This is a pretty twisted movie you might regret watching, but in making it, actress Romola Garai proves she has a promising future as a director. She has a sophisticated eye, and in joining forces with first-time feature cinematographer Laura Bellingham, she demonstrates a knack for creating warmth and chills through crisp color and artistic composition. Amulet's visuals are breathtaking: The beauty and serenity of Tomaz's comfortable wartime post contrast sharply with his current revolting residence and its hideous upstairs occupant. The house is a splay of mold spores, grime, and black toilet water -- and that's where the retching begins. The more Tomaz discovers what lies above his ceiling, the more repulsive it gets. Suffice it to say the elderly woman hasn't aged well: She isn't just wrinkled, she's rotting, dripping, slimy ... juicy. Garai doesn't hold back the blecch.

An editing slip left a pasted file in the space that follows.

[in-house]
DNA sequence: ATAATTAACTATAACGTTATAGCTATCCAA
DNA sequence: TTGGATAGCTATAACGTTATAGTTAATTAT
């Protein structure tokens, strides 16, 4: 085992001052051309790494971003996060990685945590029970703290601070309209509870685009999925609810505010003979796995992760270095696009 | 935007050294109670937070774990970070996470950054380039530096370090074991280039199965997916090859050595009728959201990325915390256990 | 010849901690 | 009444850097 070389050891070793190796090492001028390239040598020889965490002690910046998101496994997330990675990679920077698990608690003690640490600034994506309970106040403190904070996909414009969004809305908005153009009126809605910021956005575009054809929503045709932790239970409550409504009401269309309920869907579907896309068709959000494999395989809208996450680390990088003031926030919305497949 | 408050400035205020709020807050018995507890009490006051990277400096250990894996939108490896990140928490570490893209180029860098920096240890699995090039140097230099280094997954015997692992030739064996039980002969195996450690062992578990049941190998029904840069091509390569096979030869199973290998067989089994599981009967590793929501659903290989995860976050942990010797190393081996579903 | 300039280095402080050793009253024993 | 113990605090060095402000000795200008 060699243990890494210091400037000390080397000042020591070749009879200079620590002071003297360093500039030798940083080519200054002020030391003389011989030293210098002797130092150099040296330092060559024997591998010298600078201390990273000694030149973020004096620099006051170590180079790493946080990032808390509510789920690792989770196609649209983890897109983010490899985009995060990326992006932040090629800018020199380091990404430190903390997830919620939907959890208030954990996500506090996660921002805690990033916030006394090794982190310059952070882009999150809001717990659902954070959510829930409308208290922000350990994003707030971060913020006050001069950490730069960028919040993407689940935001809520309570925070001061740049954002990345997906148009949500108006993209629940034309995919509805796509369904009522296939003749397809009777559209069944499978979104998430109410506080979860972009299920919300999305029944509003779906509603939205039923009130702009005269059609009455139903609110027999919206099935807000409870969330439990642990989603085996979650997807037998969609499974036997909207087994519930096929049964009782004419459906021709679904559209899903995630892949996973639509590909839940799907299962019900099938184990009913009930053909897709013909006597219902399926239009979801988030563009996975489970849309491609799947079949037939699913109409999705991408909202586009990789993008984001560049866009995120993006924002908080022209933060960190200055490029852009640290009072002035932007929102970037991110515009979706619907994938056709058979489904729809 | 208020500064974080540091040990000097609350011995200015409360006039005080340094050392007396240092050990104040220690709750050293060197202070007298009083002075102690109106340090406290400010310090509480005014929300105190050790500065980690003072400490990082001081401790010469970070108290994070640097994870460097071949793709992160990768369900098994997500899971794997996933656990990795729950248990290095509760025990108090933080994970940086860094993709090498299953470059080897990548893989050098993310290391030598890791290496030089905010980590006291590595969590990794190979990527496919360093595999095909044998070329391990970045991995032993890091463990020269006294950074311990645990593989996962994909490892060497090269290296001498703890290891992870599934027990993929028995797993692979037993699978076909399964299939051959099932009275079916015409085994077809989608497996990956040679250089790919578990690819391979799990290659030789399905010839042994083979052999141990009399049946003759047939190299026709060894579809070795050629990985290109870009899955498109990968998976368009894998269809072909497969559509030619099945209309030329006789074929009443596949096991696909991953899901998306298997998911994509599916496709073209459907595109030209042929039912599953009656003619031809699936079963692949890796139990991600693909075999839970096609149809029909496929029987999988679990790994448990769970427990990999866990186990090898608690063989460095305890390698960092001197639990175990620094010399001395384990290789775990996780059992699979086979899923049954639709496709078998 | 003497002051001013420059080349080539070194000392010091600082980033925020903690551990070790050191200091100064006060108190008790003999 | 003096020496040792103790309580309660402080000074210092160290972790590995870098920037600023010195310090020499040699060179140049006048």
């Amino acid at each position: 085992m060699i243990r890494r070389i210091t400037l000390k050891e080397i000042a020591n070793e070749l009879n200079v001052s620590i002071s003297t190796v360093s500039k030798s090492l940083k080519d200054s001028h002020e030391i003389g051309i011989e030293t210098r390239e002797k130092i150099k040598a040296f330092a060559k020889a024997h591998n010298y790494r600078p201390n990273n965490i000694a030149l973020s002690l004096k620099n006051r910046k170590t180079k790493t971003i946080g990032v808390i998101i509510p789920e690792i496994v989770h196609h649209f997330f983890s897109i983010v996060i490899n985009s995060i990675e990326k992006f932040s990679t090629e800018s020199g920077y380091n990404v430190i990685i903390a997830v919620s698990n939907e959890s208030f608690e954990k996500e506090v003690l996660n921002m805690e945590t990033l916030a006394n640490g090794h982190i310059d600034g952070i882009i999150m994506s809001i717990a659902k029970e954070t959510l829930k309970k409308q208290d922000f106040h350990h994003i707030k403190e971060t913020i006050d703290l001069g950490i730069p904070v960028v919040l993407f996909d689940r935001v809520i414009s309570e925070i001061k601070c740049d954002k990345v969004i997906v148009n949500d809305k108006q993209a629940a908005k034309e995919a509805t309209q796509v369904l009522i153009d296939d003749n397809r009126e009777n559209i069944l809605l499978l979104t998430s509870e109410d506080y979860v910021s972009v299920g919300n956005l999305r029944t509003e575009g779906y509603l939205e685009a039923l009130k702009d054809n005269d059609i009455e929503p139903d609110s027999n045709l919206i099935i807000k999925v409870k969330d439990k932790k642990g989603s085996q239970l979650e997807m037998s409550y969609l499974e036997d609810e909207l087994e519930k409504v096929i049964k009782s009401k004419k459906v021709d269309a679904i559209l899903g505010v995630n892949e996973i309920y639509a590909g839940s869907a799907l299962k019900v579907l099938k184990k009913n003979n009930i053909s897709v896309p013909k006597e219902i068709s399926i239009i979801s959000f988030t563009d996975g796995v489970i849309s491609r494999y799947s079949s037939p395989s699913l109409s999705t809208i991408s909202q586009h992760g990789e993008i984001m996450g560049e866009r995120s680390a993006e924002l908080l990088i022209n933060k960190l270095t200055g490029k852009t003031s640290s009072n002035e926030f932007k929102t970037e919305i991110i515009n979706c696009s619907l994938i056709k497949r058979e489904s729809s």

While Garai succeeds here as a director, she needs improvement as a writer. Horror is known as a good genre to cut your teeth on, and Garai relies on several scary movie clichés: haunted house, supernatural elements, monsters, and even full-fanged bats. Of course, there are also secrets. That, however, is where the story shines. After taking viewers through an uncomfortable hour and a half that will likely make them want to shower in disinfectant, the ending is both bizarro and rewarding. It leaves you shocked. And cheering.